The clerks know to ask everyone "is this your correct address?" If someone comes in without their yellow voter certificate I make them swear or affirm that is their correct address and they are a qualified voter and they just do not have their certificate with them. They initial by their name and I sign that page. Having them give a sworn statement is relatively new. I typically say something like: "You may now go forth and vote and sin no more." The voters then proceed to get a code based on their sub-precinct to enable a booth for them.

Two people handle sign up and two people assign booths and I set up a table and chair at a location where I can make sure every voter hits the cast ballot button before leaving. Otherwise I am handling any problems, assisting voters, taking most of the affirmations they just don't have their card, etc. Generally the alternate judge or I assist voters or if someone comes in to assist we get their name and address and have them swear they are assisting and not telling them how to vote.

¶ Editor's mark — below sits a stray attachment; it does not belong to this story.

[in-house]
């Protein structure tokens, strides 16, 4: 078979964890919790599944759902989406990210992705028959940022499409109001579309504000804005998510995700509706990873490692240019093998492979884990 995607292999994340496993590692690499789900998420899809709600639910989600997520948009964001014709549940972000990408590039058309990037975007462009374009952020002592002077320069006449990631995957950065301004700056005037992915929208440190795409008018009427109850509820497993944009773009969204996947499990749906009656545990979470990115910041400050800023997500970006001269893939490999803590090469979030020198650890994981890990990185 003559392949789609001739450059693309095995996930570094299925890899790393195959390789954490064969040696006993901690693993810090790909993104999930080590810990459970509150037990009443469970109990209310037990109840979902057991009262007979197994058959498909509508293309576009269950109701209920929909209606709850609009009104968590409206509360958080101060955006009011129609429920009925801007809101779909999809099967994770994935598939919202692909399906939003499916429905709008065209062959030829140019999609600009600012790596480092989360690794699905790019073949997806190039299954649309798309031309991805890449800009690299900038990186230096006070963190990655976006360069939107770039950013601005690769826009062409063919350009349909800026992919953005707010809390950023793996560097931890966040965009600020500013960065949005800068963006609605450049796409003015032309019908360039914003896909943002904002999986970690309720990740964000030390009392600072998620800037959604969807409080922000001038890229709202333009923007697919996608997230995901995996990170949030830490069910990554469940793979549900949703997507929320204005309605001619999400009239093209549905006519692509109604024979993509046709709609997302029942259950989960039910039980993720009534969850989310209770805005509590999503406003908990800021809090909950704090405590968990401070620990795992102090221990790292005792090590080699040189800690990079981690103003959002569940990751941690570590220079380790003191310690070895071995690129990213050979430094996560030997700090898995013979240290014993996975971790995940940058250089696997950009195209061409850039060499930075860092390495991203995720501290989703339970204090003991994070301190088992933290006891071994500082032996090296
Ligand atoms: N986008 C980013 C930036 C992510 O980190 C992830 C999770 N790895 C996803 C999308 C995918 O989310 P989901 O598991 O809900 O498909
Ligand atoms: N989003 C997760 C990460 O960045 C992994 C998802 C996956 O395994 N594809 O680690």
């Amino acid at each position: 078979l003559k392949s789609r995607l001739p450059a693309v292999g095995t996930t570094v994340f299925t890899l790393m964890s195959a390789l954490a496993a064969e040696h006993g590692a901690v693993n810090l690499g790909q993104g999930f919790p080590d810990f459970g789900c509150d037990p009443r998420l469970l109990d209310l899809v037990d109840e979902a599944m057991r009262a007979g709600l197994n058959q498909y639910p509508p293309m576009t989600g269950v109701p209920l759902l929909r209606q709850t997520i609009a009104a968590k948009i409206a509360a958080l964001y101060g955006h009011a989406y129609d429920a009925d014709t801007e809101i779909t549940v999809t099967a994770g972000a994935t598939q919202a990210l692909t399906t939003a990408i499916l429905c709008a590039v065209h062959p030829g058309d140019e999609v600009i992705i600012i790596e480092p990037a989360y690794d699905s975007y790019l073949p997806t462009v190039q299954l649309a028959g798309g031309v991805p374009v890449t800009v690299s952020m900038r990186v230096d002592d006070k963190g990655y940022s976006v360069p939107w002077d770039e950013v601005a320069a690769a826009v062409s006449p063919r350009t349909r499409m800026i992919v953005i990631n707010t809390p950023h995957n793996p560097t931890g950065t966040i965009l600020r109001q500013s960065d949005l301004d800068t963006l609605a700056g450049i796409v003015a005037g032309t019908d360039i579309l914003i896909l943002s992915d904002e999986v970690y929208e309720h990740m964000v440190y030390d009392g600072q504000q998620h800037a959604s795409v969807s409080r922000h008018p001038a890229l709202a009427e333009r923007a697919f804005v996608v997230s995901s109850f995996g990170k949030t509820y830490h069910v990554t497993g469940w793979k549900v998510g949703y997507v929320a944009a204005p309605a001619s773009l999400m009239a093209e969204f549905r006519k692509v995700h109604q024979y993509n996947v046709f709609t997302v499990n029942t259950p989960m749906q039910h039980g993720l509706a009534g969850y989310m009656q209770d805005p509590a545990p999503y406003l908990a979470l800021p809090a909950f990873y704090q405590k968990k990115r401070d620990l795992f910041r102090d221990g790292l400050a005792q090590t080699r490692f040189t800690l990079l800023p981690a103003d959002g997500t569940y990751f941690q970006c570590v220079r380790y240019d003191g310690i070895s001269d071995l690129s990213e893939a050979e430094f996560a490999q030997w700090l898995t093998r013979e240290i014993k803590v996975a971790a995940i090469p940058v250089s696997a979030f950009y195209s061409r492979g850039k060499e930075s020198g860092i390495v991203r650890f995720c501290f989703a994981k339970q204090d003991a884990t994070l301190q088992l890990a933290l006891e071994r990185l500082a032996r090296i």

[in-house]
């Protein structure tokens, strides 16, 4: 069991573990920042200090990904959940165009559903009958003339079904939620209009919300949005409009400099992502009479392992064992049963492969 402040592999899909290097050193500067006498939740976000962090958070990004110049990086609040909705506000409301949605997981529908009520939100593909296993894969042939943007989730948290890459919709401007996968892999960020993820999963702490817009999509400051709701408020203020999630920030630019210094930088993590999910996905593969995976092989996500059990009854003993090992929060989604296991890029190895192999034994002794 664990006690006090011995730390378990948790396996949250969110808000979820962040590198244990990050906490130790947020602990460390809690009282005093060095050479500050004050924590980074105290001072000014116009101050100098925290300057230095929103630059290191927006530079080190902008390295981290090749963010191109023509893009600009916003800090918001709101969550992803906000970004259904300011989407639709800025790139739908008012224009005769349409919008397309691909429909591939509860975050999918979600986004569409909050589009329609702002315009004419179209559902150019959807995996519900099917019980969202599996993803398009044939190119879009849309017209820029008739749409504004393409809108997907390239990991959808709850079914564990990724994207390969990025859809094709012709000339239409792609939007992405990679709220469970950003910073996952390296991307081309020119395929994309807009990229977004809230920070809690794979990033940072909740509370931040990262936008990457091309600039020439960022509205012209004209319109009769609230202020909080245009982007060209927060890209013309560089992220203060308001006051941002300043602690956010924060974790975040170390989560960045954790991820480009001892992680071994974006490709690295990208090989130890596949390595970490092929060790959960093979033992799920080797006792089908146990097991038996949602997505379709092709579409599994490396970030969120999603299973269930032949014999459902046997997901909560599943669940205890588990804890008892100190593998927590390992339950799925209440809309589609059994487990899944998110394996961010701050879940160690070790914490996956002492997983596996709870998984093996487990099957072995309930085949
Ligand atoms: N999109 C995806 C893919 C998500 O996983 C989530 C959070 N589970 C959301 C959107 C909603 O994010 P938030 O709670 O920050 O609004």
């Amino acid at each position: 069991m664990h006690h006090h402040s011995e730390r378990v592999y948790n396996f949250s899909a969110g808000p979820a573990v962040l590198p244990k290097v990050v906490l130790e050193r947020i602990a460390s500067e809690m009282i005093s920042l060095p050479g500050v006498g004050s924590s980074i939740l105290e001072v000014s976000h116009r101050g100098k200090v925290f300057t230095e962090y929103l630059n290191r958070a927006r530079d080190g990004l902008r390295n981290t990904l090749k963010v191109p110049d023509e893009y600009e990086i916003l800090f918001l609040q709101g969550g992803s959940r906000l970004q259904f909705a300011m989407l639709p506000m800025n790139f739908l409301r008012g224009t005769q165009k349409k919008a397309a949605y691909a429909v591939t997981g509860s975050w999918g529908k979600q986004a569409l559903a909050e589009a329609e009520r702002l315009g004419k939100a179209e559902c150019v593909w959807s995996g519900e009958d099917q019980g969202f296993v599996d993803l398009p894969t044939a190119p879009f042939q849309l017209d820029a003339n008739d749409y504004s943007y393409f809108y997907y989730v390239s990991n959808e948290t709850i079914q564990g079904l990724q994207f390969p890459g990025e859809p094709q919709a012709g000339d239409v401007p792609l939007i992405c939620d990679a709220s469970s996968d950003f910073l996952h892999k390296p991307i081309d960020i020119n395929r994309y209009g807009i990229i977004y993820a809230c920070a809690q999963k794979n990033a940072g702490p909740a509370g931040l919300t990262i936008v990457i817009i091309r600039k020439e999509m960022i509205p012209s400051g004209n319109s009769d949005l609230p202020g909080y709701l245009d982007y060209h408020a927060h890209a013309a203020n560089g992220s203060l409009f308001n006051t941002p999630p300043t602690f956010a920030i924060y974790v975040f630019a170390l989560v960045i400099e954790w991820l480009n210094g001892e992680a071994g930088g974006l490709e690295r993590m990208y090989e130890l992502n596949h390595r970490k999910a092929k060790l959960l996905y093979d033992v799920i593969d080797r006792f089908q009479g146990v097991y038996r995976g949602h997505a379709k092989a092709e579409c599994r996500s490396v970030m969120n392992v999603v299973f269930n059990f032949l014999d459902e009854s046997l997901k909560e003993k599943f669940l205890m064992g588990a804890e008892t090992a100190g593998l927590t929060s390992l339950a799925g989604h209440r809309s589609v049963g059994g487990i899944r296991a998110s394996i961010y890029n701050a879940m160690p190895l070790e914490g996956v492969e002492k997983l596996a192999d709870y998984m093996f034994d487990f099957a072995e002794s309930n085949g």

No Problems and Minor Problems: This is the first election I ran where no one forgot to hit cast ballot - one no problem. Only had one person who mistakenly hit cast ballot before they were done, also pretty good. There is no correction for that - they have voted. There is still no final warning screen that I would like that warns voters that if you hit cast ballot you are done voting. That big red cast ballot button is just too tempting for some people. Some people still are not used to the wheel to make selections but that is fading as they experience more elections. No questions about security of the machines this time, although the college election judge thought that a judge could cancel a vote after someone had cast a mistaken ballot using the code. NO, if you could it would be an extreme security breach as clerks and judges could alter votes after a voter had left. Our machines are very good as far as security. If someone wants to steal an election go to the vote counting software for the state and county where security is extremely weak and changing votes with no trace doesn't involve changing multiple sets of memory cards or adding hundreds or thousands of programs.